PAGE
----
When our stream volunteers monitor Arlington’s streams, they’re looking for benthic macroinvertebrates. Benthic macroinvertebrates are organisms that live underwater in our streams and rivers, lack a backbone, and can be seen by the naked eye. Monitors identify the macroinvertebrates they collect. Based on the macroinvertebrate diversity and sensitivity to pollution, we gain an understanding of our streams’ health.
Organisms that require good water quality to survive. They may require high dissolved oxygen levels, or clear, nonturbid waters, or they may be predators that require an ample source of prey.
Moderately Pollution-Sensitive Organisms
Organisms that can survive in fair water quality. Their habitat requirements aren’t as stringent as pollution-sensitive organisms.
Organisms that can survive in poor water quality. They often have adaptations that allow them to survive in water with low dissolved oxygen, turbid waters or nutrient-enriched waters.
There are no “bad” macroinvertebrates. If monitors find only pollution-tolerant macroinvertebrates, it’s an indicator that only these organisms can survive in the stream. If the stream was restored, we would hope to see more pollution-sensitive and tolerant macroinvertebrates living there.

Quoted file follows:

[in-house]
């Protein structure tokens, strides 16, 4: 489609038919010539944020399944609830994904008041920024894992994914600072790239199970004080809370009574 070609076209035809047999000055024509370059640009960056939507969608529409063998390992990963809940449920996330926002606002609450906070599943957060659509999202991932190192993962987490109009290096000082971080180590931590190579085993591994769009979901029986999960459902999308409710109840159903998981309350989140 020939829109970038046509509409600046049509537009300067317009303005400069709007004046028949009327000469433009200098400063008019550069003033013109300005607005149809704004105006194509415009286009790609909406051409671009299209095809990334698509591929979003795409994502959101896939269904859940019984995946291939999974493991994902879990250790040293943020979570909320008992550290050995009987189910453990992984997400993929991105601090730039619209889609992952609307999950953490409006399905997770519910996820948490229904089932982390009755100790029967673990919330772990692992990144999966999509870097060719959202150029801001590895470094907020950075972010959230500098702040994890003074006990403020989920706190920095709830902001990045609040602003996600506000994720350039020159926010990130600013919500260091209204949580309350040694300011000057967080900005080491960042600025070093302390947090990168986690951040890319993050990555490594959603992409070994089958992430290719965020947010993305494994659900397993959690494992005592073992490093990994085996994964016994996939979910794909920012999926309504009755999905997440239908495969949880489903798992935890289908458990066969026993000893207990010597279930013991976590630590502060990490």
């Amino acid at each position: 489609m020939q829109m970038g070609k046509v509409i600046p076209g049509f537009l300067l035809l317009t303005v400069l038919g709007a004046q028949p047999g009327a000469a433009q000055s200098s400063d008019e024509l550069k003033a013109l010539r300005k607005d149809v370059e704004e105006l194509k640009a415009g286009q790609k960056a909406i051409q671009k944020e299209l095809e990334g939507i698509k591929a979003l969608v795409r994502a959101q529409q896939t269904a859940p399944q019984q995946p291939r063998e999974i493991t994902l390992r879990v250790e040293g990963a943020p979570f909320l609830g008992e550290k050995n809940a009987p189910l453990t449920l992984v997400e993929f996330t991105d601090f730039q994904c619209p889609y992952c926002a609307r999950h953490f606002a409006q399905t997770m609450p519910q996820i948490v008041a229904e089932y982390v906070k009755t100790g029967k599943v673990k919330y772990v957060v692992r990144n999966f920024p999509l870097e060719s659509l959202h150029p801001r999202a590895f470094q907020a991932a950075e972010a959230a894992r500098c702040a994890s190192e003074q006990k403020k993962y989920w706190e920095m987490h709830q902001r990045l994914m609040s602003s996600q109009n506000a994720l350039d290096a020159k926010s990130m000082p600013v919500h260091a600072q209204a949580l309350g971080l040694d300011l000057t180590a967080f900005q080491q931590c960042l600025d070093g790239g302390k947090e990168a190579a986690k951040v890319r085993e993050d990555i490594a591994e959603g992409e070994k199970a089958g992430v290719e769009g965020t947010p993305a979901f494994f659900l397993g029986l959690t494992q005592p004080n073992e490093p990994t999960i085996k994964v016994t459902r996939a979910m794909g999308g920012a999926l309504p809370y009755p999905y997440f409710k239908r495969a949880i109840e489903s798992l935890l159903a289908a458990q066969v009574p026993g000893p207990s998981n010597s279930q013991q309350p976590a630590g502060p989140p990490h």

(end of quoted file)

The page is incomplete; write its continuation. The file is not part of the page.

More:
Why Monitor for Macroinvertebrates?
Chemical water tests are limited because they only tell us what’s in the water at the specific moment the sample is collected. They don’t give an indication of what was in the water an hour ago, yesterday or last week. Every day, macroinvertebrates are surrounded by water and any pollutants that may be in the water. If pollutants were in the water last week or yesterday, the quantity and diversity of macroinvertebrates present would reflect this in the water quality.
Different types of macroinvertebrates have different requirements to survive. Some require cooler temperatures, relatively high dissolved oxygen levels or certain habitats. Other macroinvertebrates may be able to survive in less-than-ideal conditions — where there are low dissolved oxygen levels or more sediment — or where the water temperature is warmer.
Again, there aren’t any “bad” macroinvertebrates, but the population present may indicate that there are bad stream conditions in which only the “strong” can survive.
All of Arlington’s streams have been impacted by development and their macroinvertebrate populations tell that story.